Because of their high fat content, peanuts are not recommended for adults. The same is true for all tree nuts as well, even for coconut in all its forms. Drs. Esselstyn and McDougall agree that those who have neither cardio-vascular nor weight issues may have 1 oz of walnuts on rare occasions. Other doctors such as Joel Fuhrman, Neal Barnard and Dean Ornish, who specialize in the prevention and reversal of chronic disease through dietary change, are more lenient on the consumption of nuts. But here is the basic message: “Nuts are for rare occasions and in very small quantities.”
So what’s a nut-lover to do? Here’s what I do. If nuts are not in the house, they’re not a problem. I’ll only buy them for a special occasion for a specific recipe. The same goes for peanut butter. When I discovered PB2, a powdered peanut butter with 85% of the fat removed (available online and in local grocery stores), I realized I could make old favorite dishes calling for peanut butter without the addition of a high fat ingredient. Reconstituted with water, it can be used as a spread or in recipes on special occasions.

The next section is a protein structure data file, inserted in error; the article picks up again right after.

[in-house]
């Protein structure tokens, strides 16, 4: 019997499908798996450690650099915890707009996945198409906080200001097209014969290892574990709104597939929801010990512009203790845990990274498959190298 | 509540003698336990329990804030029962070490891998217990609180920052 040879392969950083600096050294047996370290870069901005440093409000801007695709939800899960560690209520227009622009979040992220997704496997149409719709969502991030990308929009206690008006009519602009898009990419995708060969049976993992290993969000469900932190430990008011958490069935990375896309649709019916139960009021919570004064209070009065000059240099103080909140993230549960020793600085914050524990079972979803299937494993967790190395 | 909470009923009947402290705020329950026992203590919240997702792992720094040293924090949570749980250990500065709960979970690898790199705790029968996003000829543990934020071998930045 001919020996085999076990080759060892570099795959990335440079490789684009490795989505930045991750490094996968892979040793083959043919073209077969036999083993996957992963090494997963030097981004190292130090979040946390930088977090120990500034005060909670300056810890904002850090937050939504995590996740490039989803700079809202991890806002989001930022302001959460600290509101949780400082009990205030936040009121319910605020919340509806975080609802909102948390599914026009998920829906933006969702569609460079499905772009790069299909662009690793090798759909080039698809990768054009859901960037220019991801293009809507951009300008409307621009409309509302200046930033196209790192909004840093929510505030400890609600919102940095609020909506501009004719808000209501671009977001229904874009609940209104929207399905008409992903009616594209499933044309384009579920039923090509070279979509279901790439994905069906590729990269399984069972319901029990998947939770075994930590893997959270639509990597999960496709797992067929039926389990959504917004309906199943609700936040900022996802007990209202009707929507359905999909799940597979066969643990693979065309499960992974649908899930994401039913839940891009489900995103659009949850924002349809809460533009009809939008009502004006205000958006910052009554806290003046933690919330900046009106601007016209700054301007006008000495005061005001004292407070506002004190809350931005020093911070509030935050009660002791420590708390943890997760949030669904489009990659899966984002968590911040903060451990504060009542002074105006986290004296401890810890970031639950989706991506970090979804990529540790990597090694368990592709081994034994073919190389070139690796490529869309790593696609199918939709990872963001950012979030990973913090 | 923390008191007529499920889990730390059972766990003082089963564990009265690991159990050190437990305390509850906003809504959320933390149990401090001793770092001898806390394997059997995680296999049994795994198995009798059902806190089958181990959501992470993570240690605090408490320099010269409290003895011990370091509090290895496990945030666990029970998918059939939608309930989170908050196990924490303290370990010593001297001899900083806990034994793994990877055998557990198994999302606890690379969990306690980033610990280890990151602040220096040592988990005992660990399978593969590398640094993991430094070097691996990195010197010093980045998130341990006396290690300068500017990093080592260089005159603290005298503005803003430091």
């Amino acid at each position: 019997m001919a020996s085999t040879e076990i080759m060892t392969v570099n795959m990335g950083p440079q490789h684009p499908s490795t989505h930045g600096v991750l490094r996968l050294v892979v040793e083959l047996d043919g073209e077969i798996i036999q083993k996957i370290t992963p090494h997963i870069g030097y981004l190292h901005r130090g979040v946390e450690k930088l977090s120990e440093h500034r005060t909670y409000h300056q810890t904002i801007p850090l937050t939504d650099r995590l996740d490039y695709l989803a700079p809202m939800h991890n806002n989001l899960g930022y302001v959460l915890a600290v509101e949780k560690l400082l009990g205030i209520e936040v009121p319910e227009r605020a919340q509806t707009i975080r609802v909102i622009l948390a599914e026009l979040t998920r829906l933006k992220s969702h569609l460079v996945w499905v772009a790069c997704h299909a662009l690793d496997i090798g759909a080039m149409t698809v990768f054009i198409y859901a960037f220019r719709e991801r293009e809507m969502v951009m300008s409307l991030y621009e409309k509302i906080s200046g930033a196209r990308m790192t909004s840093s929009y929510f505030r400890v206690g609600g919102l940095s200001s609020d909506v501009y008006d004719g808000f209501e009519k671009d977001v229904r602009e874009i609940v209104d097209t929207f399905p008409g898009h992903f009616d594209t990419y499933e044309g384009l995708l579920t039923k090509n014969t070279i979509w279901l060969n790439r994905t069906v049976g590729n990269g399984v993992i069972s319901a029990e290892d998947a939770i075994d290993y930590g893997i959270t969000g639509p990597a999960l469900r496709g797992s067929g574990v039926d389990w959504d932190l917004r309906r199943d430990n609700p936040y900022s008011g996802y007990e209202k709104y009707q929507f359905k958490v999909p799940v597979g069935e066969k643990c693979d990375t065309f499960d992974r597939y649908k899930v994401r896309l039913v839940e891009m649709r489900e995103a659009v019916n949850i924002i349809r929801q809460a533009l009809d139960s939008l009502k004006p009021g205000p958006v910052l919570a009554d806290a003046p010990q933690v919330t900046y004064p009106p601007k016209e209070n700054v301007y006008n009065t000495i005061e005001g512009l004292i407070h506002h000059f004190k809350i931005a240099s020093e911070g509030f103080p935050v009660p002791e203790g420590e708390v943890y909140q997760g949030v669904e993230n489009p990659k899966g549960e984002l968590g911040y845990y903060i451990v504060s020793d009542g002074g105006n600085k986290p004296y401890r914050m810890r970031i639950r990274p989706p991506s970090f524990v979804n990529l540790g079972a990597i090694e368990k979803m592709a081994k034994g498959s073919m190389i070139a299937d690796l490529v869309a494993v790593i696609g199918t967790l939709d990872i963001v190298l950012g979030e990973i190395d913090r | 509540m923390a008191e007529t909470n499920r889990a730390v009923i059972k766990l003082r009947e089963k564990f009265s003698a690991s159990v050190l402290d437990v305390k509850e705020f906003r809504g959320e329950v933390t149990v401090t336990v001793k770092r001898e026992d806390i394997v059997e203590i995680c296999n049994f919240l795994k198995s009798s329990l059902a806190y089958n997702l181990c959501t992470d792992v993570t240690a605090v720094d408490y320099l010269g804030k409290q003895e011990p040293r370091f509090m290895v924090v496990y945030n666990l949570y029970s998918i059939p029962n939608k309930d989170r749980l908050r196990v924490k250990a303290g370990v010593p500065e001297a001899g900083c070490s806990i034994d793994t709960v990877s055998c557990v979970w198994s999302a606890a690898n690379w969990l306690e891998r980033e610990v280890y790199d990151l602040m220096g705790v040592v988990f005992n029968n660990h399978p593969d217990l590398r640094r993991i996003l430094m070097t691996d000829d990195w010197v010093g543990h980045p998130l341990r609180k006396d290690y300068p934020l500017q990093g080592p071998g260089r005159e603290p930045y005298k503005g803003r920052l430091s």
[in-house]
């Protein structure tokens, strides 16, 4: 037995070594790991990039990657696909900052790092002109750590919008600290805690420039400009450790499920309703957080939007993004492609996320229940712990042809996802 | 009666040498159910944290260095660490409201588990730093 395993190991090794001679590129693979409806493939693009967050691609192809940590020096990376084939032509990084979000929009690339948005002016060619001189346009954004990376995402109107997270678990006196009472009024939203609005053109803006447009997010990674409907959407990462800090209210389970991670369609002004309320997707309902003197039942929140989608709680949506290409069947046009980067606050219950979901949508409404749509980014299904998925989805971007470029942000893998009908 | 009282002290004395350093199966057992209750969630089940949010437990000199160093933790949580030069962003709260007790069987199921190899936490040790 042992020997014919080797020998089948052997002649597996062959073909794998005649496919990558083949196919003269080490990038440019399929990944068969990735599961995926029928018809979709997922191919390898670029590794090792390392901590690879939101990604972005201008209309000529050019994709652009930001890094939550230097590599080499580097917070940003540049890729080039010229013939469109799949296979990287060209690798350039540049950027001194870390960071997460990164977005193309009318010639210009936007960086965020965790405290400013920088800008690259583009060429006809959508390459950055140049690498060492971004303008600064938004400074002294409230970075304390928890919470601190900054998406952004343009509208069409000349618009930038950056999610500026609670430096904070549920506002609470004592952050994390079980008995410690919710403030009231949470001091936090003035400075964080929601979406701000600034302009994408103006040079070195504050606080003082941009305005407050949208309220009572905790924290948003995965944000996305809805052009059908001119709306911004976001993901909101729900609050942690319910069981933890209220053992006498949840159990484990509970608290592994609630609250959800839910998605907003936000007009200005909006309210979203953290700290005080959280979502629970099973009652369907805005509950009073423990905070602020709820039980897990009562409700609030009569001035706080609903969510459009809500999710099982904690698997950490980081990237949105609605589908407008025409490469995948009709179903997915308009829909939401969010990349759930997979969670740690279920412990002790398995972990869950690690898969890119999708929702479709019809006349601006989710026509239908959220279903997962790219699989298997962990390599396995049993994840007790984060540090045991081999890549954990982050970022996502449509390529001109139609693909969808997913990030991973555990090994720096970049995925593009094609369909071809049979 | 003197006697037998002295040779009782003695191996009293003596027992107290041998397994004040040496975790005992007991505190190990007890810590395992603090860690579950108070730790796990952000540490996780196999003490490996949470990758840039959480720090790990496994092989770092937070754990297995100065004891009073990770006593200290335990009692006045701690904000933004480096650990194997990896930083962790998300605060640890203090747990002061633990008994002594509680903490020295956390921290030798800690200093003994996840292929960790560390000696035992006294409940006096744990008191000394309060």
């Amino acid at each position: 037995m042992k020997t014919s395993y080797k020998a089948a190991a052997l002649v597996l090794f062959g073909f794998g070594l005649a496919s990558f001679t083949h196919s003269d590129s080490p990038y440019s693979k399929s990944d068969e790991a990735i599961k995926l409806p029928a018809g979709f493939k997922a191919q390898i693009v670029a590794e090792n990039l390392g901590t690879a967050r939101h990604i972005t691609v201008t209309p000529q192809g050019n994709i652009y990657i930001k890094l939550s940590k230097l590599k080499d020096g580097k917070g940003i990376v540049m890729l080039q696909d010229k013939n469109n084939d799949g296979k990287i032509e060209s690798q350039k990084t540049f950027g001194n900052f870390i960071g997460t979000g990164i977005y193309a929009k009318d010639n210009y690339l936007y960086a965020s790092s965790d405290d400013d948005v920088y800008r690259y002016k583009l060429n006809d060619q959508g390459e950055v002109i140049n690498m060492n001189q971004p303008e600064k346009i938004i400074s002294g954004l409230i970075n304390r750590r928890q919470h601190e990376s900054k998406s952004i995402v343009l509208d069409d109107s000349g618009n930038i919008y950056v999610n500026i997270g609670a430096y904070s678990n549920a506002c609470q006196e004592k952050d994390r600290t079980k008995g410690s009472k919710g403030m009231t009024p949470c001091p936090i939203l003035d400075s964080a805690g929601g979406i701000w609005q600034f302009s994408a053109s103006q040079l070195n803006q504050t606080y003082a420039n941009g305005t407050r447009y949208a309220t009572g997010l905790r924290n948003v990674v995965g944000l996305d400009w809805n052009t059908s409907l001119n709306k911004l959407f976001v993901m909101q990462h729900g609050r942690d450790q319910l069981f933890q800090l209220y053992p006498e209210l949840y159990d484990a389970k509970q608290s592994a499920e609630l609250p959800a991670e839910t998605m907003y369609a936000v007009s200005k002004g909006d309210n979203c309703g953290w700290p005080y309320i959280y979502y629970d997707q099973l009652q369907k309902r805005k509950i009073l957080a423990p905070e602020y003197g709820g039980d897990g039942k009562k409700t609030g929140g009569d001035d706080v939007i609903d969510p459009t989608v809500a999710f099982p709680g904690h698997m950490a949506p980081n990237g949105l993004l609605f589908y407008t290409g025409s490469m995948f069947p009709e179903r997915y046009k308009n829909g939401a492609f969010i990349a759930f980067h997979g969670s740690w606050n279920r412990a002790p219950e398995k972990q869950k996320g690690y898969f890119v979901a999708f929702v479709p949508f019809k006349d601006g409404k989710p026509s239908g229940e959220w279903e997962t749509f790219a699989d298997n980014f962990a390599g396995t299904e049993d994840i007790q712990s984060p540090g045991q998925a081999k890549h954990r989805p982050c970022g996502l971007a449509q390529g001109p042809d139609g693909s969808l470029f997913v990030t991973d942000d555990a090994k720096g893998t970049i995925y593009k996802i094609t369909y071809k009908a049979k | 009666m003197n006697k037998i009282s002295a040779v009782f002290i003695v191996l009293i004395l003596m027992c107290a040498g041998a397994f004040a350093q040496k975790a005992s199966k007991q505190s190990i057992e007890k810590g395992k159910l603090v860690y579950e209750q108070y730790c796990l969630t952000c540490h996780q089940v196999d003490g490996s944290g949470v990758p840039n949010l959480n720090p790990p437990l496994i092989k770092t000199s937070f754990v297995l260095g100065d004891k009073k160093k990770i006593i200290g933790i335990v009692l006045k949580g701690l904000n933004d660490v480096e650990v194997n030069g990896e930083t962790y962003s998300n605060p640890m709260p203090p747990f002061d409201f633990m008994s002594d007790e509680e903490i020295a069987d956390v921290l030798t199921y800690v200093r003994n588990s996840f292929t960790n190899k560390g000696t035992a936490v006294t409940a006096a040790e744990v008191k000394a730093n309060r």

Here is a recipe, based on one in FORKS OVER KNIVES THE COOKBOOK by Del Sroufe. It calls for peanut butter and coconut milk, two problematic ingredients for which I’ve found substitutes, resulting in a delicious, creamy peanut sauce.
1 cup nondairy milk (soy, almond, rice, oat, hemp)
½ teaspoon Imitation Coconut Extract
3 tablespoons reconstituted PB2
1 or 2 tablespoons maple syrup
2 tablespoons soy sauce
1 tablespoon minced fresh ginger
½ teaspoon crushed red pepper flakes
Cook in large pot over low heat, stirring continuously until smooth (8-10 minutes). Add 4 cups of water-sautéd fresh or frozen vegetables such as onions, mushrooms, peppers, snow peas, carrots, broccoli, chopped greens. Serve over whole grain pasta, grains or potatoes.
No meat, no dairy, no added oil, no problem. Enjoy!